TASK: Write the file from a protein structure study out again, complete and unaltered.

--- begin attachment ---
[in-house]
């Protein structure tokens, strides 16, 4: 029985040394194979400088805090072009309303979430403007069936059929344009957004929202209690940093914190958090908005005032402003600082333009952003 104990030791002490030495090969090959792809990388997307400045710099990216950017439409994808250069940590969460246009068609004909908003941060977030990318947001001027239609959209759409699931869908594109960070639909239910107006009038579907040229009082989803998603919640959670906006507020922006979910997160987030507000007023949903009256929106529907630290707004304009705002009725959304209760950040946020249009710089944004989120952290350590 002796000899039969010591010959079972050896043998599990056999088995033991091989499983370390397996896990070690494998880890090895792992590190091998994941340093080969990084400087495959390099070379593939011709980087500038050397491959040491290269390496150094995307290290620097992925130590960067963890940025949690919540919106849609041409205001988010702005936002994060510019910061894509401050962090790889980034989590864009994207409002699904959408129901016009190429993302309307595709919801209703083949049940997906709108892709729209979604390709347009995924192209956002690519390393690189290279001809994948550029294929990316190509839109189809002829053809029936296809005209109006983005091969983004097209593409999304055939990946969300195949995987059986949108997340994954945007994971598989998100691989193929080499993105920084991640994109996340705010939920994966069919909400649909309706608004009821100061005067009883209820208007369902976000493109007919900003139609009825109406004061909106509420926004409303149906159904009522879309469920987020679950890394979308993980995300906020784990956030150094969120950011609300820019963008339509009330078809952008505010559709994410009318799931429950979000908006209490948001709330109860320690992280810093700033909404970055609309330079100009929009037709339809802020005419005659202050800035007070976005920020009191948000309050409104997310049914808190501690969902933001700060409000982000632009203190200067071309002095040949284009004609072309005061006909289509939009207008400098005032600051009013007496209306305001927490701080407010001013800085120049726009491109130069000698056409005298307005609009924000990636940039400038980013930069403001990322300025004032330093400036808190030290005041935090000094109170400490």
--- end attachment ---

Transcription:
[in-house]
């Protein structure tokens, strides 16, 4: 029985040394194979400088805090072009309303979430403007069936059929344009957004929202209690940093914190958090908005005032402003600082333009952003 104990030791002490030495090969090959792809990388997307400045710099990216950017439409994808250069940590969460246009068609004909908003941060977030990318947001001027239609959209759409699931869908594109960070639909239910107006009038579907040229009082989803998603919640959670906006507020922006979910997160987030507000007023949903009256929106529907630290707004304009705002009725959304209760950040946020249009710089944004989120952290350590 002796000899039969010591010959079972050896043998599990056999088995033991091989499983370390397996896990070690494998880890090895792992590190091998994941340093080969990084400087495959390099070379593939011709980087500038050397491959040491290269390496150094995307290290620097992925130590960067963890940025949690919540919106849609041409205001988010702005936002994060510019910061894509401050962090790889980034989590864009994207409002699904959408129901016009190429993302309307595709919801209703083949049940997906709108892709729209979604390709347009995924192209956002690519390393690189290279001809994948550029294929990316190509839109189809002829053809029936296809005209109006983005091969983004097209593409999304055939990946969300195949995987059986949108997340994954945007994971598989998100691989193929080499993105920084991640994109996340705010939920994966069919909400649909309706608004009821100061005067009883209820208007369902976000493109007919900003139609009825109406004061909106509420926004409303149906159904009522879309469920987020679950890394979308993980995300906020784990956030150094969120950011609300820019963008339509009330078809952008505010559709994410009318799931429950979000908006209490948001709330109860320690992280810093700033909404970055609309330079100009929009037709339809802020005419005659202050800035007070976005920020009191948000309050409104997310049914808190501690969902933001700060409000982000632009203190200067071309002095040949284009004609072309005061006909289509939009207008400098005032600051009013007496209306305001927490701080407010001013800085120049726009491109130069000698056409005298307005609009924000990636940039400038980013930069403001990322300025004032330093400036808190030290005041935090000094109170400490």